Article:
The best of Vietnam, from north to south

Sapa

Dramatic peaks and rice terraces of Sapa

From the heights of plunging mountain vistas at the top of the world in northern Vietnam to the watery depths of the Mekong Delta in southern Vietnam, a tour through this long, skinny country is ever-changing.  Covering Vietnam from end to end in two separate visits I found extravagant scenery, affordable travel, friendly people and delectable foods. From the commercial nerve center of Ho Chi Minh City, still called Saigon by many residents, in the south, to the beaches and cultural attractions of Nha Trang, Hoi An and Hue in the middle, and up to the din and bustle of Hanoi in the north, there are innumerable sights to behold. But of all that I have seen and done in Vietnam, two areas stand out above all others: Sapa and the Mekong Delta. Unfortunately for the visitor with limited time, they are on opposite ends of the country, 1,270 miles (2,047 km) apart.

On many levels, including culture, attitude, food and dress, there are significant differences between north and south, and in my experience visitors tend to prefer one over the other, with different people falling into either camp. Stereotypes about Northerners center around perceived differences, with Northerners considering themselves more refined and thrifty and Southerners believing they are more dynamic and less conservative. Southerners, who tend to embrace Western attitudes and commerce, consider themselves foodies and relish their nightlife, while Northerners, taking more influence from neighboring China, can be more traditional and formal.  In regards to food south Vietnam has been influenced by multiple ethnic groups, while in the North the food tends to be more monotonous, though it is the birthplace of Vietnam’s most famous dish, pho.  Linguistically, different regions use 4, 5 or 6 tones, and although Vietnamese from different regions can generally understand each other, between differences in accents, tones and words it can be challenging. For example, when I tried to learn a few basic words in Vietnamese I found that the words for man and woman (important for distinguishing bathrooms) were different. In south it was usually ong and ba, while in the north it was usually nem and nu.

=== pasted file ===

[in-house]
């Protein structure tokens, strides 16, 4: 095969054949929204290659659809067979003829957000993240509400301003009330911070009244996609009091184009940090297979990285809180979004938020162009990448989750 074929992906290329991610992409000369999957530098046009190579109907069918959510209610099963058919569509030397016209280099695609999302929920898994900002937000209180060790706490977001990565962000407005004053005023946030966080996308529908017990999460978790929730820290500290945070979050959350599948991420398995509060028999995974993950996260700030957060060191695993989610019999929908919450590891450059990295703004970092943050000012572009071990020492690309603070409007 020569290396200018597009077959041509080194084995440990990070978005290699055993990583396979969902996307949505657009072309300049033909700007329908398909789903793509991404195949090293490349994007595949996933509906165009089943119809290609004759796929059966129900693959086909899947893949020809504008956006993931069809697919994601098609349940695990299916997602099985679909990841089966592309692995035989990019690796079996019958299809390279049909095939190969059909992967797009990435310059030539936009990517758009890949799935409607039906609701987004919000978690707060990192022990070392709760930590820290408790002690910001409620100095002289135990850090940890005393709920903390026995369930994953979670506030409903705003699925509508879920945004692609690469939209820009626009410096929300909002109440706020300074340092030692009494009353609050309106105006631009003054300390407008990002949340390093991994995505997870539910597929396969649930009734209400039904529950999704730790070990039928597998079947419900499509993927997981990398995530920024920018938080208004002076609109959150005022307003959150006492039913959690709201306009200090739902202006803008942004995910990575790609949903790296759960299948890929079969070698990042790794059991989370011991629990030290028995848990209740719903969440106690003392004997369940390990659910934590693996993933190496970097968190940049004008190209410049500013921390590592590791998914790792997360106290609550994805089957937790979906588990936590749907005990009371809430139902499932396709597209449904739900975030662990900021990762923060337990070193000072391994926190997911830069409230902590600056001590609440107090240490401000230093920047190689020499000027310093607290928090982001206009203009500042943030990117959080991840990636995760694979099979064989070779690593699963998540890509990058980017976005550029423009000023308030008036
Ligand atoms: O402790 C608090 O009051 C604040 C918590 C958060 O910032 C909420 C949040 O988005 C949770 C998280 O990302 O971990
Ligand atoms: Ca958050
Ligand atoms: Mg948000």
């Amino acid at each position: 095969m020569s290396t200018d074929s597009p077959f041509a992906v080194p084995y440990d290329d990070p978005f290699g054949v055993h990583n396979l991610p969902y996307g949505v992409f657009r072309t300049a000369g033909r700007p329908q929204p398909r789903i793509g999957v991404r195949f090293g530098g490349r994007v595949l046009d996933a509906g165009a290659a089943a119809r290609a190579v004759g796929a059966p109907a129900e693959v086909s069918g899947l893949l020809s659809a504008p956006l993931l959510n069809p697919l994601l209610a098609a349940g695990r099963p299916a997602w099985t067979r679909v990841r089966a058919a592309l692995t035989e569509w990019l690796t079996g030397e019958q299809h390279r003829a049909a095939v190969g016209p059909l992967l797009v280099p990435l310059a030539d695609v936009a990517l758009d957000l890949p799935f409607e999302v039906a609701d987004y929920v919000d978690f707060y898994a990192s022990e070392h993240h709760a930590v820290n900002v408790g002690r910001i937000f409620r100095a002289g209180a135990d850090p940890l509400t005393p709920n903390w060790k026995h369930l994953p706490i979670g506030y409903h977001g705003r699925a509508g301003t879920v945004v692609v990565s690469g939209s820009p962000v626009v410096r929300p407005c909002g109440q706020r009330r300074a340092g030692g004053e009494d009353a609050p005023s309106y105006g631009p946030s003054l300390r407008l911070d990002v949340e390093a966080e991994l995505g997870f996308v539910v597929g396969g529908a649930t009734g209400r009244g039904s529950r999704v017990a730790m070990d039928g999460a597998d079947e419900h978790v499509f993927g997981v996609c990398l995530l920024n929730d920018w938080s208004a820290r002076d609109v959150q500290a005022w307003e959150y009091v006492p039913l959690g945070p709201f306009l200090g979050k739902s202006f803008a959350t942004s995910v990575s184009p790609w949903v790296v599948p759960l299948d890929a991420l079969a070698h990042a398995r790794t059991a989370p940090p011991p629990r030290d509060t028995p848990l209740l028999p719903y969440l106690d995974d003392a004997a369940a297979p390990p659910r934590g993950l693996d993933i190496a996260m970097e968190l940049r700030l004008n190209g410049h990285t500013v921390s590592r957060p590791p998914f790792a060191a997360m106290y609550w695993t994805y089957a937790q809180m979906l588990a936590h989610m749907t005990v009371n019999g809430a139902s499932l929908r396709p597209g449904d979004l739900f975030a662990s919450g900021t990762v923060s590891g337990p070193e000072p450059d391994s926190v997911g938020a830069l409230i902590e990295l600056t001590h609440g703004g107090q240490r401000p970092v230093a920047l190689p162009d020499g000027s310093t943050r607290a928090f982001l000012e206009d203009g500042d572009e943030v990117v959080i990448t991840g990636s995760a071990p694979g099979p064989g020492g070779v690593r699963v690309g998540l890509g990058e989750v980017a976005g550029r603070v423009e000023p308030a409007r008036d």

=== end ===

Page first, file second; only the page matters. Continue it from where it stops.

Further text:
Sapa

Two Black H'mong young women in traditional dress

Two Black H'mong young women in traditional dress

Sapa, located in the high mountains of northern Vietnam, is like a fairyland of dramatic, crested landscapes. Just a few miles from the Chinese border at the tail end of the Himalayan chain is the charming French hill station of Sapa.  Turn in any direction and jagged peaks, softened by cotton-candy clouds crowning the summits, lie before you.  Vivid green rice terraces, cultivated by the ethnic H’mong tribes who have called this foreboding place home for generations, march down the steep slopes to the river valleys far below.  The Black H’mong, known for their almost black indigo fabric, still wear their tradition costume of leggings applied by wrapping thick strips of fabric, loose pants and colorfully embroidered tunic. Men and women, together with massive water buffalo, tend to the crops as they have for centuries, cultivating rice and tending to their farm animals corralled in front of their simple houses.